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iCOGNIZE files patent on GDPR-compliant method for securing biometric data

The Hessian company iCOGNIZE has applied for a patent on its new split-template method for securing biometric data. In this new process, biometric data is split directly after gathering, rendering it unrecognizable.

Since biometric data contains mathematical descriptions of certain characteristics of body features such as fingerprints, iris or facial details, and vein patterns, it is considered highly critical and must be protected in a particular manner – not only to avert data breaches but especially to prevent cybercriminals from stealing entire sets of biometric data.

The process can be used wherever sensitive data needs to be protected more strongly – also outside of biometric systems. For example, with the split-template method, tokens can be protected even better against unauthorized access.

To clarify the process and the advantages of the split-template method, we need to take a detailed look at previous methods:

Potential security gaps in biometric access controls

In high-security biometric access controls, biometric characteristics such as fingerprints, veins, or iris features are recorded by a corresponding sensor system and compared to biometric features already stored in the system. If these results show sufficient similarities, a so-called “match” is found. Biometric data used for comparison belongs to the person who presented the corresponding biometric feature. Since the system recognizes the person, who previously generated the biometric data set used for comparison, the person is thereby identified.

Cybercriminals can steal or manipulate this biometric data. For example, if fingerprint data is published online, any person with the appropriate knowledge can create a mock-up for a so-called “presentation attack” and thus defraud biometric security systems.

For the person, whose fingerprint was exposed, this means that their it can never again be used in the biometric system. Since the biometric feature is now known in its pure form, a replica can be generated at any time. In addition, digital fingerprints are sensitive, personal data that must be specially protected according to the EU-GDPR. They may be exempt from permanent storage altogether. For this reason, data protection law prohibits the central storage of sensitive biometric data. This in turn may mean that biometric systems are not allowed to be used in various applications.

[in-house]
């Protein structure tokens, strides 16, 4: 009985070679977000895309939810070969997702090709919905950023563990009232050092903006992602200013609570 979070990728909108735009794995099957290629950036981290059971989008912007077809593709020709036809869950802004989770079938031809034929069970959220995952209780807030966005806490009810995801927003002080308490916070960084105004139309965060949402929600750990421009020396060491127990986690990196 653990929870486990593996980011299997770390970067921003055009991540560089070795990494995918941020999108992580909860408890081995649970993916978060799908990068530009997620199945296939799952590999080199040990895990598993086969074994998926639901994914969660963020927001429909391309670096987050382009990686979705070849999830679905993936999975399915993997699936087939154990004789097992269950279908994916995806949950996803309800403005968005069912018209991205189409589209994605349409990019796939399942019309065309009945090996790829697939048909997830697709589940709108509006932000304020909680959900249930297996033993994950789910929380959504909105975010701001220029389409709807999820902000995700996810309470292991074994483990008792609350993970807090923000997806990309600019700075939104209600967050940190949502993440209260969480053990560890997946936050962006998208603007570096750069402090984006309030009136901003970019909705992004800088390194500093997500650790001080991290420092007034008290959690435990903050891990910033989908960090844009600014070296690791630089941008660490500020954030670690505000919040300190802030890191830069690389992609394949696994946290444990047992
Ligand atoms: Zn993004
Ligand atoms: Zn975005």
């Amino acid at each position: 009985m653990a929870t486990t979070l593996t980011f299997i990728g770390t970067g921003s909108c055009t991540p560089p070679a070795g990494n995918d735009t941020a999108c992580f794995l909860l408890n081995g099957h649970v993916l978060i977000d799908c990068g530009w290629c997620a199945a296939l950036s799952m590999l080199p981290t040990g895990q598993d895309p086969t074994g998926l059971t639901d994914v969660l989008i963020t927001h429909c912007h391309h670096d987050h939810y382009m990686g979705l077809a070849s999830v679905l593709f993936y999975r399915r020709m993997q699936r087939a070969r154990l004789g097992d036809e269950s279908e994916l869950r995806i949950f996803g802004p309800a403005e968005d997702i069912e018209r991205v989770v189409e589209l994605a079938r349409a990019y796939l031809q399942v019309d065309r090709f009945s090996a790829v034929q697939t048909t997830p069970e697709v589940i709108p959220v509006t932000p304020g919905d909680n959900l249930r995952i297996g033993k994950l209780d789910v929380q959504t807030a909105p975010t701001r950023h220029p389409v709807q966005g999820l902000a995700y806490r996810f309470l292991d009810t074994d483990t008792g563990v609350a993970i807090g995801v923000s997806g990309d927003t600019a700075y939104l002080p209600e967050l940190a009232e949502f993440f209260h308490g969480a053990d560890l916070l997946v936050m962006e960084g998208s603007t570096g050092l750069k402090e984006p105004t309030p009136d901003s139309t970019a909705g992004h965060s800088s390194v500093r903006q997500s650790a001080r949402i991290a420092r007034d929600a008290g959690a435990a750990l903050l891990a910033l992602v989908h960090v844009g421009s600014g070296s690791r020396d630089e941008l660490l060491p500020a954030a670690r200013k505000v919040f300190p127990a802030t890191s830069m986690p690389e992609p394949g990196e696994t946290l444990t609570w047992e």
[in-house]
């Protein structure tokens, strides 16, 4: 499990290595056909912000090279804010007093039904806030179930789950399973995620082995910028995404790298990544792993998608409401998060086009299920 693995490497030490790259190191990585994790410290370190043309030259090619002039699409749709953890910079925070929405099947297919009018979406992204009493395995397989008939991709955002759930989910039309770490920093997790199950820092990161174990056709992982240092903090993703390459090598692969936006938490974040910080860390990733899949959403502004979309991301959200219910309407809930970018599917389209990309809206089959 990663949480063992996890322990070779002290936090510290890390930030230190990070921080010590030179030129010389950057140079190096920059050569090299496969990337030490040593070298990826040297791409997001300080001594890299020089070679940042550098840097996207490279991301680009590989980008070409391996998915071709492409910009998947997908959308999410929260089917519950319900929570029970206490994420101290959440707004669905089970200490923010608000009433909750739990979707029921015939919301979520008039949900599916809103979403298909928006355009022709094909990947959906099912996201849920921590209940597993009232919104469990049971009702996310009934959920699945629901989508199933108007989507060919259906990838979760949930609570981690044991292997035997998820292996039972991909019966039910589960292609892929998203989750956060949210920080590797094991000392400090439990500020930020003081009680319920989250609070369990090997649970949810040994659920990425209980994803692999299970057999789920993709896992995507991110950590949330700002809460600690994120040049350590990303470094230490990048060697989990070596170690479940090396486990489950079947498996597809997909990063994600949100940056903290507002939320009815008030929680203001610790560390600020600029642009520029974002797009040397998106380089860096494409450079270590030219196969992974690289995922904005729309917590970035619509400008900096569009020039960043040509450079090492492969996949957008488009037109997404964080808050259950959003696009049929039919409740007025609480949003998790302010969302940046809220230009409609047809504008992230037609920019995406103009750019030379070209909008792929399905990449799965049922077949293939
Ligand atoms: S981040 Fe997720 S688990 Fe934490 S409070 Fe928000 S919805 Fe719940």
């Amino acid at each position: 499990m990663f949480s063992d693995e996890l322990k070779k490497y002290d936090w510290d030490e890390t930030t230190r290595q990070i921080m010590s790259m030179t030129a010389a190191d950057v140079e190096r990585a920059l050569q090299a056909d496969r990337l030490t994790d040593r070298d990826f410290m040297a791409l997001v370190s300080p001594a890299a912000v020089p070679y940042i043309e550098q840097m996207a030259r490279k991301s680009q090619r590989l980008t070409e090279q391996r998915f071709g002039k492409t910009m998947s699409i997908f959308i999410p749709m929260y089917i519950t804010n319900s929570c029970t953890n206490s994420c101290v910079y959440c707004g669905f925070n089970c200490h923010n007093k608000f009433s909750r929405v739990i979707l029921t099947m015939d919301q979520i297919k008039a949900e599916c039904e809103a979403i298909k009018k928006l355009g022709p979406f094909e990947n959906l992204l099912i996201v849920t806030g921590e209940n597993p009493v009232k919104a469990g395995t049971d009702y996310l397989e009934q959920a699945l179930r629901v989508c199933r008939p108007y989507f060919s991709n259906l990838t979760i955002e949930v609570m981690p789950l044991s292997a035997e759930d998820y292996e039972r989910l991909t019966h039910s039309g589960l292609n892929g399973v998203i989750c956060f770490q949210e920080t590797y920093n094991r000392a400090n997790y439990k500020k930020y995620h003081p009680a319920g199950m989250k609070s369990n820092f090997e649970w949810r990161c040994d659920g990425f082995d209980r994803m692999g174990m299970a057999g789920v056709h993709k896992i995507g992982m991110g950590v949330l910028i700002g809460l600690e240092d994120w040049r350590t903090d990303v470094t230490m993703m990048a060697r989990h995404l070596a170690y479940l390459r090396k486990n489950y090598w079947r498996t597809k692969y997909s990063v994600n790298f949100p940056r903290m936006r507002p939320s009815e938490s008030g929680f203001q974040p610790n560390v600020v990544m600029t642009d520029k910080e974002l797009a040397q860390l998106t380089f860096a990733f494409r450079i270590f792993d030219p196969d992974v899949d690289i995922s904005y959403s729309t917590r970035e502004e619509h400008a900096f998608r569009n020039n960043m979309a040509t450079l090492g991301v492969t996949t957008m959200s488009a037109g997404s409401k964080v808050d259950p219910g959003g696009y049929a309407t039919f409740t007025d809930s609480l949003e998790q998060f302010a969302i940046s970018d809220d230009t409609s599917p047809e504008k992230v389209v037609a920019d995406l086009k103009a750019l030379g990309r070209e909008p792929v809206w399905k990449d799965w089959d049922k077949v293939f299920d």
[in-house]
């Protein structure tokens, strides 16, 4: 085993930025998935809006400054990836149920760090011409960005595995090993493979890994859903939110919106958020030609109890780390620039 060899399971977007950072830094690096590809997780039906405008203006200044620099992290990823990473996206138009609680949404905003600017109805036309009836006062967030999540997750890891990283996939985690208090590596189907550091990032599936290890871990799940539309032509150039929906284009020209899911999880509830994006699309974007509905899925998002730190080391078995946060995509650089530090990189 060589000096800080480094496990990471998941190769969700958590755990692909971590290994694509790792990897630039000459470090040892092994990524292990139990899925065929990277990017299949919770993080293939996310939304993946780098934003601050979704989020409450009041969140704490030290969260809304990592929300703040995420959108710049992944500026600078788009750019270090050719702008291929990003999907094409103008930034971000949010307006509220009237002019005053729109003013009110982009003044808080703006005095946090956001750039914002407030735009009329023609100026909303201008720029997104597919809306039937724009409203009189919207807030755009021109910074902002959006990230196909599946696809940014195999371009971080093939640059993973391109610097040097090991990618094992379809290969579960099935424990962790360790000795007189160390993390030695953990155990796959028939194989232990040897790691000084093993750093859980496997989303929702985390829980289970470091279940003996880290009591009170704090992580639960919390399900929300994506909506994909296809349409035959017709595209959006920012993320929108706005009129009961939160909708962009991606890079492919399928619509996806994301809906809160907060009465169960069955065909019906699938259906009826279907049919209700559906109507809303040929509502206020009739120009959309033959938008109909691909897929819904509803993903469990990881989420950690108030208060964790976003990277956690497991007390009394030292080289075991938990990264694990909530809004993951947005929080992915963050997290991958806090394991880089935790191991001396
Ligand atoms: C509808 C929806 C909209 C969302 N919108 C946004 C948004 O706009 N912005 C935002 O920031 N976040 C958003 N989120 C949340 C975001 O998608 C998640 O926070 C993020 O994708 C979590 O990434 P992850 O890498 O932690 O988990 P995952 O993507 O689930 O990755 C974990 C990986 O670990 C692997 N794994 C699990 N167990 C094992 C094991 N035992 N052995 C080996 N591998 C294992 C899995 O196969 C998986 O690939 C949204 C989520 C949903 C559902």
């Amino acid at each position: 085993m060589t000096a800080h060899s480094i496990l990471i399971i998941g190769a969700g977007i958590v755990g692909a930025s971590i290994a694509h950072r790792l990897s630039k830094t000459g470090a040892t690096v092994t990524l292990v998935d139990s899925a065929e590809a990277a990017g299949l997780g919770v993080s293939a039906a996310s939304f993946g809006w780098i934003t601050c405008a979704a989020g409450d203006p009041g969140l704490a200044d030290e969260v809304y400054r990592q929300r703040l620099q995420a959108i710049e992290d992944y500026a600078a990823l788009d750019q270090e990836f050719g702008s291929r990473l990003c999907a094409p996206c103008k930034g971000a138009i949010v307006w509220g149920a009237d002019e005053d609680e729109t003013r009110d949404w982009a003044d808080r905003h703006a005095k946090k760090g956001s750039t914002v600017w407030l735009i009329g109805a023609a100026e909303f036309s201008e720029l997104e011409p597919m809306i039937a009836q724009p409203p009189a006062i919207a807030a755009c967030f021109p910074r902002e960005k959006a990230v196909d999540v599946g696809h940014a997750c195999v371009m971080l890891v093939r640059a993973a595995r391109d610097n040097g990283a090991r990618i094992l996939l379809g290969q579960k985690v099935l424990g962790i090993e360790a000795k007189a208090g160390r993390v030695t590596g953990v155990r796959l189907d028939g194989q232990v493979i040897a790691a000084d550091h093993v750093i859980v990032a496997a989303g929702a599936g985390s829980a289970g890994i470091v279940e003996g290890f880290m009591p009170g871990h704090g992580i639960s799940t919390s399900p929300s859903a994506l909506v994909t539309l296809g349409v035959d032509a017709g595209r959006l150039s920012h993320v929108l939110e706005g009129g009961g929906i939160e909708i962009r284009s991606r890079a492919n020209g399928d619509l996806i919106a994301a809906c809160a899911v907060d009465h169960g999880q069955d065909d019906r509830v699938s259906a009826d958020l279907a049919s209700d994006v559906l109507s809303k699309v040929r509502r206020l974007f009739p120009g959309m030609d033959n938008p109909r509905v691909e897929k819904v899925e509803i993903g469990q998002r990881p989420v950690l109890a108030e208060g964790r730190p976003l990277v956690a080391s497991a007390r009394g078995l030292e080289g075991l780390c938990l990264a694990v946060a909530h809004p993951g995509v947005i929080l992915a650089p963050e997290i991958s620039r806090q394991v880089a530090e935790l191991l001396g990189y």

Difficulties of previous solutions

To circumvent these issues, there currently is one procedure in place: for later comparison, biometric data is stored on servers that belong to a highly secure and non-vulnerable IT infrastructure.

This works quite well in practice. However, due to increasingly complex IT procedures, it is becoming more and more difficult and cost-intensive to maintain this level of highly secure infrastructure.

In addition, and as mentioned above, centralized storage of personal data, such as biometric data, is a fundamental data protection issue.

Is mobile data storage a GDPR-friendly alternative?

To comply with the GDPR, biometric data must be stored exclusively on mobile media such as RFID cards or mobile devices. This way, users can access their personal data at any time and also delete it if in doubt.

By holding the card or mobile device up to a corresponding reader, the data is recorded. The system then compares the data and immediately deletes the used data. This way, biometric data is only in the system at the time of use and is not persistently stored there. In order for this method to comply with the EU-GDPR, additional prerequisites need to be met.

EU-GDPR (Article 9)

  • Consent: the data subject has given explicit consent to the processing of biometric data for one or more specified purposes, except where Union or Member State law provides that the prohibition may not be lifted by the data subject’s consent.
  • Processing is necessary for the controller or the data subject to carry out the obligations and exercising specific rights in the field of employment, social security, and social protection law. This is to be authorised by Union or Member State law or a collective agreement pursuant to Member State law providing for appropriate safeguards for the fundamental rights and the interests of the data subject.

However, the disadvantage is that in this environment, personal biometric data is much less protected: for example, cards often get lost and mobile devices could have shady apps installed that can read the data.

This environment meets data protection requirements – but in terms of IT security, the data is not secured or monitored. Consequently, both methods can only be used to a limited extent for highly secure data storage of critical data records.

Why is the split-template process better?

The split-template method uses the best of the methods described, taking it to the next level to make biometric data unrecognizable:

  • First, critical data blocks are split into two or more data portions.
  • The individual portions are then stored on different media and/or in different locations.
  • Storage locations can be data carriers such as the RFID card AND the server within the IT infrastructure.

As a result of the split process, the biometric data collected is no longer considered personal data according to the GDPR. The split data can no longer be used for its actual purpose, as no conclusions can be drawn about the actual data record. Furthermore, when a storage location is compromised, cybercriminals do not gain possession of the entire biometric data. This effectively prevents them from creating a mock-up with the stolen data.